Parentese also may better convey emotion – giving extra clues as to the intention of the speaker. In a cross – cultural experiment, researchers played recordings of American English speaking mothers speaking to their infants, to adults of the Shuar – an indigenous South American group. The Shuar adults were able to classify the speakers’ intention into four categories – prohibition, approval, comfort, or attention despite not speaking English.
By talking to infants, information is being shared, analyzed, and absorbed. Developmentally this is an essential process to build language understanding.
What Happens if Parentese is Absent ?
In the mid – 1990’s two researchers, Betty Hart and Todd R. Risley looked at language achievement across different socio-economic groups. Children from the lowest socio-economic groups were exposed to a third less language than those in other groups. By the time these children reached age 4 there would be an estimated 30 million word gap between them and children from more privileged backgrounds. This gap, they theorized, was responsible for poorer academic outcomes throughout grade school and into adulthood for this group of children.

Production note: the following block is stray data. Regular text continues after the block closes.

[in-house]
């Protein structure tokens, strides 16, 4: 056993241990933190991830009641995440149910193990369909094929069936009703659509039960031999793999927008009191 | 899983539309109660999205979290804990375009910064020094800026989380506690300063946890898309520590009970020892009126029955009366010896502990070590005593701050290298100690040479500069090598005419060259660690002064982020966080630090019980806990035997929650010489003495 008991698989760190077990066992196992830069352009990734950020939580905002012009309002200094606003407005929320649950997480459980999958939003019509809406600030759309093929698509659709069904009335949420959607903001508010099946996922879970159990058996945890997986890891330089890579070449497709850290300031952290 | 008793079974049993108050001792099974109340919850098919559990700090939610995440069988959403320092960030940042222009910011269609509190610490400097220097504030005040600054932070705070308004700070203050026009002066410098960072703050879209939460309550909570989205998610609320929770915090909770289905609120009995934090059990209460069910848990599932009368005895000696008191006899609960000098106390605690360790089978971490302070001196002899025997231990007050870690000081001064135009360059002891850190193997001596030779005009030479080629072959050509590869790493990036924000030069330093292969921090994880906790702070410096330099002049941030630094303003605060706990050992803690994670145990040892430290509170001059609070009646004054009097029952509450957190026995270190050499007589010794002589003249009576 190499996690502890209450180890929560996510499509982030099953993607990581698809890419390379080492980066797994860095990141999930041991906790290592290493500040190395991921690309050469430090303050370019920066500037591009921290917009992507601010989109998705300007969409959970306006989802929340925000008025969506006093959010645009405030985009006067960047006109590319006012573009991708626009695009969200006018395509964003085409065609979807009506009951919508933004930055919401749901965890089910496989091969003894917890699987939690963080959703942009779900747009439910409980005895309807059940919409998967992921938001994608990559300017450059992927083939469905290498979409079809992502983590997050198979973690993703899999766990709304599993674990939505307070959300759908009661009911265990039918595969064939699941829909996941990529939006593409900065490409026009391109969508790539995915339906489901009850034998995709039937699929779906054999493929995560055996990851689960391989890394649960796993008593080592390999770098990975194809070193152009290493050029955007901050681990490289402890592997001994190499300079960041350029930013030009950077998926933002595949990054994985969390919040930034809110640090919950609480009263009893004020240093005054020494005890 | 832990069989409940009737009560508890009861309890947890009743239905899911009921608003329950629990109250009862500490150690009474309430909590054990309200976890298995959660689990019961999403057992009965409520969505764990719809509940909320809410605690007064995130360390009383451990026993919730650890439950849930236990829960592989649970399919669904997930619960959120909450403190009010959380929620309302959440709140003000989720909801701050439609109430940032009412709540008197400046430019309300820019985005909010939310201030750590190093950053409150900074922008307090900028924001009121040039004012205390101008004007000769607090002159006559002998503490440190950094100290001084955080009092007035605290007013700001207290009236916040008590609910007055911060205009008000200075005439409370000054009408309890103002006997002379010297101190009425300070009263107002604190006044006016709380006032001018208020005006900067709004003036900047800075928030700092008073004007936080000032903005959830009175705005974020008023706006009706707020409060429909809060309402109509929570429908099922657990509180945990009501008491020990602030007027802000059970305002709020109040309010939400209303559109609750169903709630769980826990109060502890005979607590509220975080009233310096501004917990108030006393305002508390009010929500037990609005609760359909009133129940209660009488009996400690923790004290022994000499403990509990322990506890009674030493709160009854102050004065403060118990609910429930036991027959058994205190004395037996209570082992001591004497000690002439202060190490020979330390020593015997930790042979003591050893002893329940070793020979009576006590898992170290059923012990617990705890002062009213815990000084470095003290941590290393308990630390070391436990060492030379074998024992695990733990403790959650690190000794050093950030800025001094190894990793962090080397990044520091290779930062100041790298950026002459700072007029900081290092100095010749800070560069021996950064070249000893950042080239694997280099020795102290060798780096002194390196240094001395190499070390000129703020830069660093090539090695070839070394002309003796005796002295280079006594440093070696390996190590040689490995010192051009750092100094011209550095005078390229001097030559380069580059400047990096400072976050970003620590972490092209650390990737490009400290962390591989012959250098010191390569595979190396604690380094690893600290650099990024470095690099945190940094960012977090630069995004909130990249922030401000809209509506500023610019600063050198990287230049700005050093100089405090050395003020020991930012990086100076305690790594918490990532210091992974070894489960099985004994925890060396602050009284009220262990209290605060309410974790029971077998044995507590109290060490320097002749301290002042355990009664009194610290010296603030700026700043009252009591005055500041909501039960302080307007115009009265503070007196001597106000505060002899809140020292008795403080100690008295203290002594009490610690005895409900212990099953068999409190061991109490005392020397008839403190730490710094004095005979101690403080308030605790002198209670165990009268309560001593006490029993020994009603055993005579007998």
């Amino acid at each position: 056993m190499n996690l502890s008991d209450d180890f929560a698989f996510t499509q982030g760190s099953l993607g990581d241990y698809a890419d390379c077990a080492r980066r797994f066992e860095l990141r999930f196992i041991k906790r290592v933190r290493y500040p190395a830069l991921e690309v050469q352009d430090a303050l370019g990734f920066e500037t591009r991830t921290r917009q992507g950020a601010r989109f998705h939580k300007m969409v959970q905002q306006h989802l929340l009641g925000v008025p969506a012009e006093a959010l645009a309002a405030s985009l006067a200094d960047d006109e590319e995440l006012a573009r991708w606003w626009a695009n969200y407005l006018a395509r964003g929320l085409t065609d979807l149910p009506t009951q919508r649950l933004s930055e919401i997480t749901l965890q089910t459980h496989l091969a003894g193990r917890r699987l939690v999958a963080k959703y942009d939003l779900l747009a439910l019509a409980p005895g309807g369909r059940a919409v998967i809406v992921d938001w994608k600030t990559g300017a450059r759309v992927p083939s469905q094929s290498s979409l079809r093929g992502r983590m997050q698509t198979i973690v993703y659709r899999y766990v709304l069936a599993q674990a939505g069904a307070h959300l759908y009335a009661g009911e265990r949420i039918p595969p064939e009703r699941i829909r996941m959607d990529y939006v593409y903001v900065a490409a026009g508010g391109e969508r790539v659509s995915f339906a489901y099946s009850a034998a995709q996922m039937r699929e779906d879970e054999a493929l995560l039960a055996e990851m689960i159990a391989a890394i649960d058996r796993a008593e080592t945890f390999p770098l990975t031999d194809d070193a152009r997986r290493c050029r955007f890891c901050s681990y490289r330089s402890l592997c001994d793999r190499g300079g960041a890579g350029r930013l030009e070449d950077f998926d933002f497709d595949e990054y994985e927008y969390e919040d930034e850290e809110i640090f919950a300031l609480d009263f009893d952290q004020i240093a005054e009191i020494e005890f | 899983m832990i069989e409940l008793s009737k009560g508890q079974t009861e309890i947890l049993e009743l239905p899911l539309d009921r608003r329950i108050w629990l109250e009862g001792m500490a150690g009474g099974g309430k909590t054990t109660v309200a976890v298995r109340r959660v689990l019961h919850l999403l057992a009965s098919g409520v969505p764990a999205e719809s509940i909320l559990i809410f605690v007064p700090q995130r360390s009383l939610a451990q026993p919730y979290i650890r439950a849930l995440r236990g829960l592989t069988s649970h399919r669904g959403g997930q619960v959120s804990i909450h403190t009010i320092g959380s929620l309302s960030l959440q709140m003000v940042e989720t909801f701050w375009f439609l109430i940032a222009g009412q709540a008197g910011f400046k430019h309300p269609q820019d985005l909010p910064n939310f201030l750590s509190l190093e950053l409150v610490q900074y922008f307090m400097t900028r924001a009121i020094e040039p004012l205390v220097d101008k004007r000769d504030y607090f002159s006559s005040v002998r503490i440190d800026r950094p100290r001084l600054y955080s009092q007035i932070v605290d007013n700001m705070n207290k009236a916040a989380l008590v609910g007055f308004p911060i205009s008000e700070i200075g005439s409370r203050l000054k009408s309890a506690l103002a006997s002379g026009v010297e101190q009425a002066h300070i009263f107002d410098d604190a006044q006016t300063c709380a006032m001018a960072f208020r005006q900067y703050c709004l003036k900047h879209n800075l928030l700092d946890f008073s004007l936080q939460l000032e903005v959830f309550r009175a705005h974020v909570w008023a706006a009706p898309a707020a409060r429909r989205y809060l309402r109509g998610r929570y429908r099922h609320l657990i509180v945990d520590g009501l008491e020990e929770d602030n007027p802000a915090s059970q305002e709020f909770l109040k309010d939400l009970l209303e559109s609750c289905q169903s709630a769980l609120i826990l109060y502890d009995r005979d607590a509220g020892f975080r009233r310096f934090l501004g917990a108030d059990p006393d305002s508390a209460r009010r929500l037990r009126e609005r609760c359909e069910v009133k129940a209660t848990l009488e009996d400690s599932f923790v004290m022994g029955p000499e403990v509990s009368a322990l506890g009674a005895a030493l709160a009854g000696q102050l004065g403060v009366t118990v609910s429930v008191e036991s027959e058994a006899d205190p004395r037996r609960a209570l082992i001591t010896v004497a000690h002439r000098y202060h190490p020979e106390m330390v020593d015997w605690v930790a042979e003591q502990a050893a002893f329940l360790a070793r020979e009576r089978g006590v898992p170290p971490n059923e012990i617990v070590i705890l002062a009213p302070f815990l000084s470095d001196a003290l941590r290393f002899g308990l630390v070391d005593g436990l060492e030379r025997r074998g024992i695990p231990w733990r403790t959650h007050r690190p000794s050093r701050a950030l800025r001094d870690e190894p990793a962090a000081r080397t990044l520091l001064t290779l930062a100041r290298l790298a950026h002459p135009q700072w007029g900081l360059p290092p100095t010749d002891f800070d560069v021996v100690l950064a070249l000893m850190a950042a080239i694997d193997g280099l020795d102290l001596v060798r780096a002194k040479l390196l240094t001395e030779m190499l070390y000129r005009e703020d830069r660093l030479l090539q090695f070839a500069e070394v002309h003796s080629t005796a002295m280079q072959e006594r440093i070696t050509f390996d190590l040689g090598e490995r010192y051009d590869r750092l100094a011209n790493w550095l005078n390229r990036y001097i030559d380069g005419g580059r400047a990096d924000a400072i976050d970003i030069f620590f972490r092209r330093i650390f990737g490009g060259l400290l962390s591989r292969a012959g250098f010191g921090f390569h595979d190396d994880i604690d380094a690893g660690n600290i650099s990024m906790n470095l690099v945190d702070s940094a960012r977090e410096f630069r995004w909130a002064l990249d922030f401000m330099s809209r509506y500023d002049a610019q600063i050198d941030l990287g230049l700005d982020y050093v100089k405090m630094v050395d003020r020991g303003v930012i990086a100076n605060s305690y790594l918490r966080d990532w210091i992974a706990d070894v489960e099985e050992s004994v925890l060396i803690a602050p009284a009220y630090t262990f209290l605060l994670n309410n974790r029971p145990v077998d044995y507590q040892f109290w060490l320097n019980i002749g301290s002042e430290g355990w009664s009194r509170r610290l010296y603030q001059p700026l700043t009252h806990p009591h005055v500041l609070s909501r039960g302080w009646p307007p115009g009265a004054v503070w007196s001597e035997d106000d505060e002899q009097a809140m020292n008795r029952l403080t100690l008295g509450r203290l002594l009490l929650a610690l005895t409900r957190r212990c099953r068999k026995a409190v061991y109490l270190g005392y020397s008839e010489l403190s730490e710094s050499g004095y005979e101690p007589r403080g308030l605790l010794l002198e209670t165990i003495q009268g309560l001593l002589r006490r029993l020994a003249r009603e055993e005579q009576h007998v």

The study – called “The Early Catastrophe” was later found to be problematic in several ways. The sample size was small and the word gap was not as large as originally suggested, but it did lead to changes in how people looked at language development.
As a result of this study and others like it, the consensus on language development and literacy is that early intervention is important. Young children and babies should be exposed to language rich environments to help their development – not only linguistically, but also socially and emotionally. In British Columbia, the Strong Start program invites families with children 0 – 5 to participate in play based learning, providing “rich learning environments” at no cost to families. Similar programs have been founded across Canada and the United States with the purpose of closing the language gap and hopefully improving academic achievement across at risk populations.
What about screen time and language development ?
So if children need language input, can they get that from a tablet or computer ?